xxxxxThe English chemist Humphry Davy is remembered today for his safety or “Davy” lamp, invented in 1815 to ensure the safety of miners when working in the presence of methane, an explosive gas. Earlier, however, he discovered nitrous oxide (known as “laughing gas”) and, by extensive use of a process called electrolysis, he isolated a number of metallic elements, including sodium, potassium and calcium. He applied his knowledge to the work place in the metal, alkali and tanning industries, and his Elements of Agricultural Chemistry, published in 1813, proved of long-
HUMPHRY DAVY 1778 -
Wedgwood: date and artist unknown, from a drawing belonging to Miss Wedgwood of Leith Hill Place, Dorking, Surrey; Lawrence: Portrait of Davy (detail) – Royal Institution, London; Self-
xxxxxToday, the distinguished English chemist Humphry Davy is remembered above all for his invention of the safety or “Davy” lamp. This enabled miners to work safely underground even in the presence of methane, an explosive gas they called “fire-
xxxxxIn addition to his famous safety lamp, however, Davy made important contributions to the advance of chemistry. He was born near Penzance, Cornwall, and attended the grammar school there. An intelligent, inquisitive student, after he left school he was apprenticed to a surgeon to begin medical training, but in 1799 his keen interest in chemistry earned him a place at the Pneumatic Institution at Bristol, then researching into ways of using gases for medical purposes. It was here that, trying out various gases upon himself, he discovered the strange effects of nitrous oxide -
xxxxxOn the strength of this research, in 1801 he gained a place on the staff of the newly founded Royal Institution in London. He was appointed professor of chemistry the following year, and quickly gained a reputation for the quality of his public lectures and demonstrations. In 1806 he began a series of experiments using the method of electrolysis for the first time. Having constructed a battery containing over 250 cells (the largest ever built), he passed an electric current through various liquid compounds and discovered six previously unknown metallic elements -
xxxxxDavy was one of the first scientists to put his knowledge to the service of industry. In agriculture, for example, he favoured the use of artificial fertilisers, and suggested the introduction of sulphate of potash, phosphate of lime and salts of magnesium. He delivered a series of lectures to the board of agriculture on such matters, and these were published under the title Elements of Agricultural Chemistry in 1813. And his process of electrolysis was put to good use in mineralogy and the alkali and tanning industries. Among his other inventions was the arc lamp, constructed in the early 1800s, an electrolytic process for the desalination of sea water, and the means of preventing the corrosion of copper-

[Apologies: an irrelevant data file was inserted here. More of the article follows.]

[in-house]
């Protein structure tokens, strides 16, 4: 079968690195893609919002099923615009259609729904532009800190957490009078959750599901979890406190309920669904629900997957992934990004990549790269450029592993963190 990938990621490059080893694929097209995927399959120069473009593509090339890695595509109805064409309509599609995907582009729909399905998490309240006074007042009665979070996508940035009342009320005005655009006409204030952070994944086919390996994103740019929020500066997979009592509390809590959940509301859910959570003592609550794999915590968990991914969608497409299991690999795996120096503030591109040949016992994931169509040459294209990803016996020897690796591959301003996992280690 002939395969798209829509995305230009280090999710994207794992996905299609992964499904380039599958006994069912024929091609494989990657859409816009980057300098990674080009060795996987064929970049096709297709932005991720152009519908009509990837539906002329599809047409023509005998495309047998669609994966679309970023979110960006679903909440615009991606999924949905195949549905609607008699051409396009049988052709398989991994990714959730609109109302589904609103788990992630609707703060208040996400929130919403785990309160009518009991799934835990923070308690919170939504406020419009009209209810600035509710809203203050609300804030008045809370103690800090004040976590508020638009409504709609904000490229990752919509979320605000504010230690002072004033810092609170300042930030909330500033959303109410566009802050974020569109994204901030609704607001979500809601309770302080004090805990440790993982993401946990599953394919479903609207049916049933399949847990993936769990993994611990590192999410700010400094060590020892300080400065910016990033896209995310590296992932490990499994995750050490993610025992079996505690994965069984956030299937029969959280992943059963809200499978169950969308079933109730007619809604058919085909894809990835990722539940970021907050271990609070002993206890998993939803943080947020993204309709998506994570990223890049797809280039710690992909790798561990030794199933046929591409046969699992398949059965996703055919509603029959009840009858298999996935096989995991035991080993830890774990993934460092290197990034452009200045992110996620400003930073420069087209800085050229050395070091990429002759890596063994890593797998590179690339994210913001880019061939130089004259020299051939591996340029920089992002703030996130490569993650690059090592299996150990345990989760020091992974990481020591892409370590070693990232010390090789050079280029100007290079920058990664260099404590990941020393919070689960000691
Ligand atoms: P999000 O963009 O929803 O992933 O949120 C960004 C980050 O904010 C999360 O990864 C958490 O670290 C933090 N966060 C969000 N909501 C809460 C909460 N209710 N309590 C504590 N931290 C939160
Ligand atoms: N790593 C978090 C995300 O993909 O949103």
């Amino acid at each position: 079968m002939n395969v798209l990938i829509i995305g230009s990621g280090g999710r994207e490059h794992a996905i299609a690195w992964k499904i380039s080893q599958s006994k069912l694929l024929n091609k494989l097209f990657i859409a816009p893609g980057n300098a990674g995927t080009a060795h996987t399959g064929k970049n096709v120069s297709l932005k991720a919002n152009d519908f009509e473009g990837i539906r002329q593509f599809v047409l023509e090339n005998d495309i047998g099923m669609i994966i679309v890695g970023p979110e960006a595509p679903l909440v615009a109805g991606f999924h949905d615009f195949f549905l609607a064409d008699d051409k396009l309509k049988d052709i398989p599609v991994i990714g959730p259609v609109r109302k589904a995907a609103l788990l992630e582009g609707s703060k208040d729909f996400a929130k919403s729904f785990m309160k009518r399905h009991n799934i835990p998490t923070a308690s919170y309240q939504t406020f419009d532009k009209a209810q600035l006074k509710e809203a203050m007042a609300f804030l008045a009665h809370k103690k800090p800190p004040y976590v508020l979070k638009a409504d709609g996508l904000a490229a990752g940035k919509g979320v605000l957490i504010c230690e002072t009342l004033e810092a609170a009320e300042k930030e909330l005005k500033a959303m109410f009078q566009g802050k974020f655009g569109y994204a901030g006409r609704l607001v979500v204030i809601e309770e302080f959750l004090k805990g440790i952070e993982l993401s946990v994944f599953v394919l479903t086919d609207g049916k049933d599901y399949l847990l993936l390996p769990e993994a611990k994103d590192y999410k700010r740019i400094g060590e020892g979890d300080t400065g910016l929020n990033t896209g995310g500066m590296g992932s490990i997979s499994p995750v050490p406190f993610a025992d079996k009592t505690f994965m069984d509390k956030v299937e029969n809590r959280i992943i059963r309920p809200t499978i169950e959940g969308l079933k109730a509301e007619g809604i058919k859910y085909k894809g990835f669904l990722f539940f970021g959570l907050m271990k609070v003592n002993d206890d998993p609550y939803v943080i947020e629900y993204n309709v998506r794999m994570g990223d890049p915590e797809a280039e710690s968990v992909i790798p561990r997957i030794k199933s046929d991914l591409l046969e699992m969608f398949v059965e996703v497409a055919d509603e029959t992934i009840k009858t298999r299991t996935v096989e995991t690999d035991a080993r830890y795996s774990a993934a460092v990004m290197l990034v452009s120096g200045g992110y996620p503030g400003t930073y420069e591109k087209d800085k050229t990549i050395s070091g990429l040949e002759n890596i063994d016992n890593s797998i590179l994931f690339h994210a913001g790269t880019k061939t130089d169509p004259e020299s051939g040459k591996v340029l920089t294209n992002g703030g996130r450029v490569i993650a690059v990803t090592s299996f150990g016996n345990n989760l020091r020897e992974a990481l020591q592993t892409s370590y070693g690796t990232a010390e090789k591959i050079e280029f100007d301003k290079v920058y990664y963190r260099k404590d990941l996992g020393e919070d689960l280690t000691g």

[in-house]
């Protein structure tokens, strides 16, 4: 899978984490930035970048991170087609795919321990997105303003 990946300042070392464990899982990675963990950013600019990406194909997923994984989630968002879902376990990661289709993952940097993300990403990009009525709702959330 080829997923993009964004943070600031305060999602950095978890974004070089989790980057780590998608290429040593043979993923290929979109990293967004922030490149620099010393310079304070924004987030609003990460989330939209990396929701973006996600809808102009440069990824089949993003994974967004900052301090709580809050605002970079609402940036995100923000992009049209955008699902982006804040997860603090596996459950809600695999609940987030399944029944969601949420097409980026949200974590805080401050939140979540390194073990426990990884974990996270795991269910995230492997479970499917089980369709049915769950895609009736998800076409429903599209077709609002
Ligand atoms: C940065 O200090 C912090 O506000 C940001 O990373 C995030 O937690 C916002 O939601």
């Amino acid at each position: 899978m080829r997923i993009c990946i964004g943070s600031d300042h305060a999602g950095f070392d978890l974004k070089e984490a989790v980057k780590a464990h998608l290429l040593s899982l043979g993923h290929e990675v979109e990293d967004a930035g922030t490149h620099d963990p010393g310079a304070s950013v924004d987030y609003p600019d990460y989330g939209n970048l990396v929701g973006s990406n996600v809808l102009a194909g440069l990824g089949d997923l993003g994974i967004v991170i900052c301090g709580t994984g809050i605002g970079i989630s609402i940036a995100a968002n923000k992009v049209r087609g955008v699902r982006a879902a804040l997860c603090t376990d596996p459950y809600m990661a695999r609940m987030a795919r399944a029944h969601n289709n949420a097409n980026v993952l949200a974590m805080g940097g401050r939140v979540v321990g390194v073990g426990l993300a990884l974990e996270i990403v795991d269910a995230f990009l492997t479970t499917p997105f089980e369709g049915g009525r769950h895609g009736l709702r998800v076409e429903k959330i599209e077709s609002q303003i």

xxxxxHis contribution in the field of chemistry, achieved by an outstanding talent for experimental inquiry, did not go unrewarded. In 1807, for example, he received the Napoleon Prize from the Institute of France for his pioneer work in the process of electrolysis -
xxxxxIn the 1820s Davy worked alongside Sir Thomas Stamford Raffles (of Singapore fame) in the founding of the Zoological Society, and the planning of the zoological gardens in Regent’s Park, London, but his health began to fail at this time, and he went to live in Italy in 1827. He died in Geneva two years later. No finer tribute was paid to him than that written in 1824 when the people of Penzance held a public dinner in the Union Hotel, Chapel Street, to honour their worthy citizen. The local newspaper reported that he had made the town of Penzance “as famous and imperishable as science itself” and that he was “one of the happy few who can claim to be permanent benefactors to the human race”.
xxxxxIncidentally, when Davy was experimenting with nitrous oxide in 1799, he persuaded a number of his friends, including the poets Samuel Taylor Coleridge and Robert Southey, to sample this “laughing gas” and give their verdict. Not such a laughing matter, however, was another experiment Davy carried out at this time. He inhaled a lethal mixture of hydrogen and carbon monoxide and very nearly lost his life! ……
xxxxx…… Inx1802 Davy published an account -
xxxxxAnother scientist at this time who deserves mention is the French chemist Pierre-
and Thomas Lawrence
xxxxxThe English artist Thomas Lawrence (1769-
xxxxxAs noted above, the portrait of Davy was by the English artist Thomas Lawrence (1769-
xxxxxHe was elected an associate of the Royal Academy in 1791, and the following year became painter to George III. His largest and most prestigious assignment came after the Napoleonic Wars in 1818, when he was commissioned by the Prince Regent to paint 24 full-
xxxxxDetails are shown here of (left to right): Pope Pius VII, “Pinkie”, The Countess of Blessington, and Master Lambton.
xxxxxIncidentally, it is said that some of his works earned him over 1,000 guineas. Many of his portraits are at Windsor Castle.